Your 2018 MLB World Series Champions
I can’t give enough credit to the Boston Red Sox for their outstanding all-around season! 119 wins. Yes, you read that right. They won the third most games in history and dominated the postseason taking only 3 losses en route to a championship ring. Now, was the World Series pretty? Not by any means, but it did prove that this year’s MLB was shaped by outstanding pitching and perseverance no matter what.
I give the Dodgers credit for their ability to climb back to the ultimate stage, but deja vu struck as the Dodgers become the latest team to fall just short of the championship two years in a row. *Cough cough 2010/2011 Texas Rangers* Now when push comes to shove, the Dodgers shouldn’t change anything, I mean they made the World Series twice, right? Hmm… let’s discuss it.
The heart and sole of this year’s postseason was all about who was performing on the mound. Unlike the year before, where we saw hit after hit after home run, 2018 was marked by gutsy pitching. David Price was on a mission to get rid of his career-long reputation for getting rocked in the playoffs and he did just that. He pitched in 4 of the 5 World Series games and had a positive impact on all of them (especially Game 5). The thing is, he could have pulled the old “I’m a starter” move and pitched in his two scheduled starts. He would have been just fine doing so, but his unselfishness gave Alex Cora more depth in the bullpen and the Dodgers’ hitters more lefty matchups to deal with.
Nathan Eovaldi deserves a ton of credit as well. His bullpen innings in a pivotal Game 3 were incredible. Though you may have stayed up to watch the 72 inning game just to see him give up the walk-off home run, he was brilliant. I mean really, even his pitch to Max Muncy had him going opposite field to hit it out. Now, how was that performance important? It’s simple. He soaked up six plus innings of work on the mound and killed it! Plus, he gave the literal definition of relief to his pitching staff for the next two games.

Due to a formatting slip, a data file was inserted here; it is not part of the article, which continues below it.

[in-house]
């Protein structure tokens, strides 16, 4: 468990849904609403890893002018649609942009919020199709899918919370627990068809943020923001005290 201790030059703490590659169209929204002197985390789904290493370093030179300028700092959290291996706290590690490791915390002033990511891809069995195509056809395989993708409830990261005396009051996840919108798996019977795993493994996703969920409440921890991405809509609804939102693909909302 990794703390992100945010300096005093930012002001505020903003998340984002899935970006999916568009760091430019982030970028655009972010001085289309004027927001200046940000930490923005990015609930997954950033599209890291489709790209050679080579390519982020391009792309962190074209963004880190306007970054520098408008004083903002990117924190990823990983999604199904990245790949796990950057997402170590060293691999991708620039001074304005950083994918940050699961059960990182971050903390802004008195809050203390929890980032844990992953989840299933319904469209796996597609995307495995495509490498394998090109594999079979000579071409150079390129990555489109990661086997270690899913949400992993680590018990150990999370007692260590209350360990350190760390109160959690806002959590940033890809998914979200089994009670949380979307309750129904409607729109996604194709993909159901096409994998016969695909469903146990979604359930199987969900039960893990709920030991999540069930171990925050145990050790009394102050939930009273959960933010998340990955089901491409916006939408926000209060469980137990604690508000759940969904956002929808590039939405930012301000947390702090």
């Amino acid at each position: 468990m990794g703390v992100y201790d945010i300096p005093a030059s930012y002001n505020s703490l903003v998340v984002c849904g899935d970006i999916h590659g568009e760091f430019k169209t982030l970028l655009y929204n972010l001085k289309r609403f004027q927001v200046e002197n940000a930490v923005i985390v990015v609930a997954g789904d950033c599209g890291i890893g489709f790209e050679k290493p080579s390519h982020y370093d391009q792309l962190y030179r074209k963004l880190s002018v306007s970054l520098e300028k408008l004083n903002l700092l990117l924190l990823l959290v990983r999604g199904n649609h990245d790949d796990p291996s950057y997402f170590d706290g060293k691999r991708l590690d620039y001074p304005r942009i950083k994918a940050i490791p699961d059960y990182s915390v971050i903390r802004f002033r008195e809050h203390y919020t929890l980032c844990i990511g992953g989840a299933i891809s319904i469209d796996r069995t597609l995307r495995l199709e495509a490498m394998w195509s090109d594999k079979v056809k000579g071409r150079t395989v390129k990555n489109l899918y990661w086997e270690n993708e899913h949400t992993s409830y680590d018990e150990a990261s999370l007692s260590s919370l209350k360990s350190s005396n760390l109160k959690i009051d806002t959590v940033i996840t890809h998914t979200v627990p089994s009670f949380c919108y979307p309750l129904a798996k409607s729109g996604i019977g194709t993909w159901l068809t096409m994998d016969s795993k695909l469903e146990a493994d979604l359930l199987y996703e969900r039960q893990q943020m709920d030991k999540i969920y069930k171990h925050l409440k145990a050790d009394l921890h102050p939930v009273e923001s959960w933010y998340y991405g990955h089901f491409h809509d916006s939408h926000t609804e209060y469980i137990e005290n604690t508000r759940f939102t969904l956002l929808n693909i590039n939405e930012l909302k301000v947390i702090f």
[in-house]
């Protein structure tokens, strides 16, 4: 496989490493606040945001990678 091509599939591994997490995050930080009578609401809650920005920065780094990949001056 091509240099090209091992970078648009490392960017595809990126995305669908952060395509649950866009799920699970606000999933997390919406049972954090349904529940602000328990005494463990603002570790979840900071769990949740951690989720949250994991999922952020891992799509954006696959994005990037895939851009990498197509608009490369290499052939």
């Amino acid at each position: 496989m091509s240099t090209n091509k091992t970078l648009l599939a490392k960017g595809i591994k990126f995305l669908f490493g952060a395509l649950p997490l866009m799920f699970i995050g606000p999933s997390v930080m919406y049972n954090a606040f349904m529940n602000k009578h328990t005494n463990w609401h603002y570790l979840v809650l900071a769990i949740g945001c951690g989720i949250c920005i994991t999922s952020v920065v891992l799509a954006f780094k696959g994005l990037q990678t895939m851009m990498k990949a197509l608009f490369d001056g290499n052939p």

Now, I could give Kershaw credit for doing well in the postseason but… yep, you guessed it - he didn’t come up big in crunch time. In Game 1 he gave up 5 earned runs by allowing 7 hits and 3 walks - all before getting pulled in the 5th inning. Game 5 was his time to shine, right? Wrong. He gave up 3 home runs, need I say more?
The most impressive starter for the Dodgers had to be Walker Buehler. His Game 3 start was magic and at 24 years old, he has a bright future. He went 7 scoreless innings, because he absolutely had to with the offense the Dodgers couldn’t put together all series. Now, the Dodgers need to sign this guy up for a lifetime deal if they know what’s good for them.
Chris Sale was nothing special, but man isn’t he fun to watch!?
Kenley Jansen’s got to go.
Craig Kimbrel is past his prime.
Rich Hill was scared to fail. He basically asked Dave Roberts to pull him in a big time Game 4. The result: bullpen disaster.